Human Rights Watch says forum fails to recognise plight of Saudis jailed for trying to set up NGOs
A UN forum held in Riyadh last week amounted to a "slap in the face" for Saudis jailed in a country which does not allow independent NGOs, a rights group said Monday.
Adam Coogle, Middle East researcher for Human Rights Watch (HRW), was commenting on a two-day UNESCO NGO Forum staged in the Saudi capital.
"To host a prestigious NGO event in Saudi Arabia is a slap in the face to the more than a dozen Saudis languishing in prison merely for trying to set up independent organisations, and an unearned reward to the government officials who put them there," Coogle wrote.
He said Saudi Arabia took an important step in November 2015 when it approved a law which, for the first time, allows non-governmental organisations engaged in activities other than charity.
That law has "serious flaws", including a bar on NGOs collaborating with foreign organisations without government approval, said Coogle of the New York-based watchdog.
"And this law appears to provide protection when the Saudi authorities continue to vigorously prosecute and imprison independent human rights activists for setting up 'unlicensed organisations'," he said.
The forum was organised with the MiSK Foundation founded by Deputy Crown Prince Mohammed bin Salman, who is pushing economic and social change in the kingdom.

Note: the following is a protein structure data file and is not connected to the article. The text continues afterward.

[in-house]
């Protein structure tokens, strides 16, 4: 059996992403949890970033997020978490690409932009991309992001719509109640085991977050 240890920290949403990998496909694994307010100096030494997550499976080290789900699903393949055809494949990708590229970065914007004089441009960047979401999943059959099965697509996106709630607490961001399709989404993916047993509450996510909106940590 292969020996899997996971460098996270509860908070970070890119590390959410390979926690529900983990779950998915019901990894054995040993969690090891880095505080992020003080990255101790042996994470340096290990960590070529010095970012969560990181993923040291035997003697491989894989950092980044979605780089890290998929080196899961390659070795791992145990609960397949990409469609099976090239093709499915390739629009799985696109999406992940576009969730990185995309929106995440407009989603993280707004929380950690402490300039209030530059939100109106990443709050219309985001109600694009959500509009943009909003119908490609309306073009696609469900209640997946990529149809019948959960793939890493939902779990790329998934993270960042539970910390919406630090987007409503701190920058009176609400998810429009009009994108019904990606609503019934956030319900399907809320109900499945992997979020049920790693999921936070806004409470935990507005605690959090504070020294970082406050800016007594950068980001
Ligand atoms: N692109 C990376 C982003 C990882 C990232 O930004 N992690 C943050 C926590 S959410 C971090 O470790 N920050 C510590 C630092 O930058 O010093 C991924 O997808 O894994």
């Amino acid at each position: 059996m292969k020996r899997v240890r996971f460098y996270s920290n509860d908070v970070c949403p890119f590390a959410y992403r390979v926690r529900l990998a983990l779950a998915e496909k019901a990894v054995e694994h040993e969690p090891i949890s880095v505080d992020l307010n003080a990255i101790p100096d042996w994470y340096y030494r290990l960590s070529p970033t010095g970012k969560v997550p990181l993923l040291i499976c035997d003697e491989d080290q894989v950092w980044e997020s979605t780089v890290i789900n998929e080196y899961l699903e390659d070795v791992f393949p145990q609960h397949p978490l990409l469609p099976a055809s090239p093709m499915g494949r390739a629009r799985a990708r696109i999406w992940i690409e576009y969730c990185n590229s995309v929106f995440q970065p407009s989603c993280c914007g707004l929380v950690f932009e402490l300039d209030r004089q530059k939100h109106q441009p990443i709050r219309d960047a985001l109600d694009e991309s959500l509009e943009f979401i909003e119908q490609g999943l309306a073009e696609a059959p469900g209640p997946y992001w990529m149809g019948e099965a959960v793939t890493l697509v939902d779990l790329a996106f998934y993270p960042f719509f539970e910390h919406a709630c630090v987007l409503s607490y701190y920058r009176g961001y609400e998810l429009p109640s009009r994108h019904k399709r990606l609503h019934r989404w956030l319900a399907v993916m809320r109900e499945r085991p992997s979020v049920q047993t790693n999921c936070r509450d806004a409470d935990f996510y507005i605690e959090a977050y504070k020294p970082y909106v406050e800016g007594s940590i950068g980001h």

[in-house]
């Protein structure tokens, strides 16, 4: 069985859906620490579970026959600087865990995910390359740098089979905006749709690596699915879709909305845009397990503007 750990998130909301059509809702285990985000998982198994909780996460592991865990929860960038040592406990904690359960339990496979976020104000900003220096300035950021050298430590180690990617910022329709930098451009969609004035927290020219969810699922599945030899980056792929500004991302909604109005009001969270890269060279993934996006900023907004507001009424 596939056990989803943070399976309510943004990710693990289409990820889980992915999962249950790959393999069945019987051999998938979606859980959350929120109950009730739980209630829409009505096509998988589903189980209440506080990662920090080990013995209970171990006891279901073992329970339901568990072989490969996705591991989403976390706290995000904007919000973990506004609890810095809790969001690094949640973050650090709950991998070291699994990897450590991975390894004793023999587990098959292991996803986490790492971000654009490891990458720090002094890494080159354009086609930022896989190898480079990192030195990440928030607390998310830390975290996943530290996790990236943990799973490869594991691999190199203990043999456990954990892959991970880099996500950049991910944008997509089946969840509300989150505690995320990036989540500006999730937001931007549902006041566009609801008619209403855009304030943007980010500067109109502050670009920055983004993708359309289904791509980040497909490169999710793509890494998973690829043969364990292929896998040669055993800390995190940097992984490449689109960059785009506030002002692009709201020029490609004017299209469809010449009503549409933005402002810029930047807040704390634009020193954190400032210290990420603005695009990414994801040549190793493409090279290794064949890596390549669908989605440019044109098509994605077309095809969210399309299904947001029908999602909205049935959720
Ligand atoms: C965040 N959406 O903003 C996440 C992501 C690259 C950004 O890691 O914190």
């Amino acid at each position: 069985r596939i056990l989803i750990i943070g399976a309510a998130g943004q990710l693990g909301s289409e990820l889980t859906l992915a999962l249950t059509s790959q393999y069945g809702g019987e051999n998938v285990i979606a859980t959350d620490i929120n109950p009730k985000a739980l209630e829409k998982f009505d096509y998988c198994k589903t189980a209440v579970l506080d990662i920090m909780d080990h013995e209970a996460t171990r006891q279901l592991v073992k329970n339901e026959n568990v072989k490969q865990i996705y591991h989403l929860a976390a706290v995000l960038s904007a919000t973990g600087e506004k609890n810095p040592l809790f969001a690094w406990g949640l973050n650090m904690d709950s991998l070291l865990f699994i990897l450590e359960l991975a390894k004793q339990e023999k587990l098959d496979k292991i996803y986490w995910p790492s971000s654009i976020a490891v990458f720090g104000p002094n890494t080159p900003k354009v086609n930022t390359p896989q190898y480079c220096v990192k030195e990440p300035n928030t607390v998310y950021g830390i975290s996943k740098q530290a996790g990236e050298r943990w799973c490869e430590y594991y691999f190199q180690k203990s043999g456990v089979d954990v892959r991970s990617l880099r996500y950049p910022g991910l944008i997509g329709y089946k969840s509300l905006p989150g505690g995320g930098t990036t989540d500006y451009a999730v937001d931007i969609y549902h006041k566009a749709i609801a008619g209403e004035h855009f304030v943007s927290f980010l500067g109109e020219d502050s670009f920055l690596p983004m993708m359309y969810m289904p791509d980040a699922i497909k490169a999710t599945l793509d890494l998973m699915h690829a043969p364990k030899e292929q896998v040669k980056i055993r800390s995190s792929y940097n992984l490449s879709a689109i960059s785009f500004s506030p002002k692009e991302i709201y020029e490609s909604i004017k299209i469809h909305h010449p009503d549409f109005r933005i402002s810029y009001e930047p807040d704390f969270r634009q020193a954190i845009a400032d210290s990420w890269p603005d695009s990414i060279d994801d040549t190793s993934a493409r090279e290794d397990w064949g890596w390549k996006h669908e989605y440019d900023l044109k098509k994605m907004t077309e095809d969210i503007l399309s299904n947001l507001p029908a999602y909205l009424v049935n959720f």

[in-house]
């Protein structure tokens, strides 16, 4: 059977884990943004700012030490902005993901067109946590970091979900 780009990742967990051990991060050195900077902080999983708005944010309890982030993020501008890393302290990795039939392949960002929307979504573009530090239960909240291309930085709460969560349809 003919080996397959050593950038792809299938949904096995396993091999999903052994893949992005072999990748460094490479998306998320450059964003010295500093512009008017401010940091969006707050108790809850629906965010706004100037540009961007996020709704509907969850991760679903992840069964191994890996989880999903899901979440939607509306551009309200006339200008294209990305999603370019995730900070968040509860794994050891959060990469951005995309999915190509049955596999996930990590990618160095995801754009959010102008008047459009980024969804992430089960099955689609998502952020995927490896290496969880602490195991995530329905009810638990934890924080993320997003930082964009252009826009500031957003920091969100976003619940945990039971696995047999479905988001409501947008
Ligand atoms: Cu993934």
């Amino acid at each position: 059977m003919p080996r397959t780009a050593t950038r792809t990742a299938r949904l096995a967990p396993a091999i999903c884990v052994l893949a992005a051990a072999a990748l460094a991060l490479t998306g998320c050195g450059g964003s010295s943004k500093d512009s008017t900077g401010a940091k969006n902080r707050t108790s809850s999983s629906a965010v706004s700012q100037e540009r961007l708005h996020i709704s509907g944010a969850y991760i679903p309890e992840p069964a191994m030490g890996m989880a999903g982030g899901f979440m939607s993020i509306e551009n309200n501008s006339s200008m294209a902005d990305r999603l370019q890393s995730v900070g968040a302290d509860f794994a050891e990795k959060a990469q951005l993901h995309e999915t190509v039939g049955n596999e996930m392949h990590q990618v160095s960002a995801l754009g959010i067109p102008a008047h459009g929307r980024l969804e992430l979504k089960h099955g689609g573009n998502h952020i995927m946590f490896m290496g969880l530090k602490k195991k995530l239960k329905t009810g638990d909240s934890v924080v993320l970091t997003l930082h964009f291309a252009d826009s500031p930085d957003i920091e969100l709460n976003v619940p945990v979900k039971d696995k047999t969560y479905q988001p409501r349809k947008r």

The Riyadh event marked the first time the forum had been held in the Arab region, Irina Bokova, director general of the United Nations Educational, Scientific and Cultural Organization, said in a video address opening the event.
Aiming to empower youth, it featured speakers from the Arab world and beyond.
In January, a Saudi counter-terrorism court upheld an eight-year prison sentence for Abdulaziz al-Shubaily, a leading member of the Association for Civil and Political Rights which was dissolved by a Saudi court in 2013.
He was the last of the group's founders to be locked up, London-based Amnesty International has said.
On a visit to Saudi Arabia last Thursday, a United Nations special rapporteur said the kingdom should urgently review its definition of terrorism under a law used to prosecute non-violent journalists, human rights defenders and others.
Ben Emmerson said he presented the Saudi government with a list of nine "priority cases", individuals who a UN group in 2015 said had been arbitrarily detained for exercising their rights to free speech and peaceful association.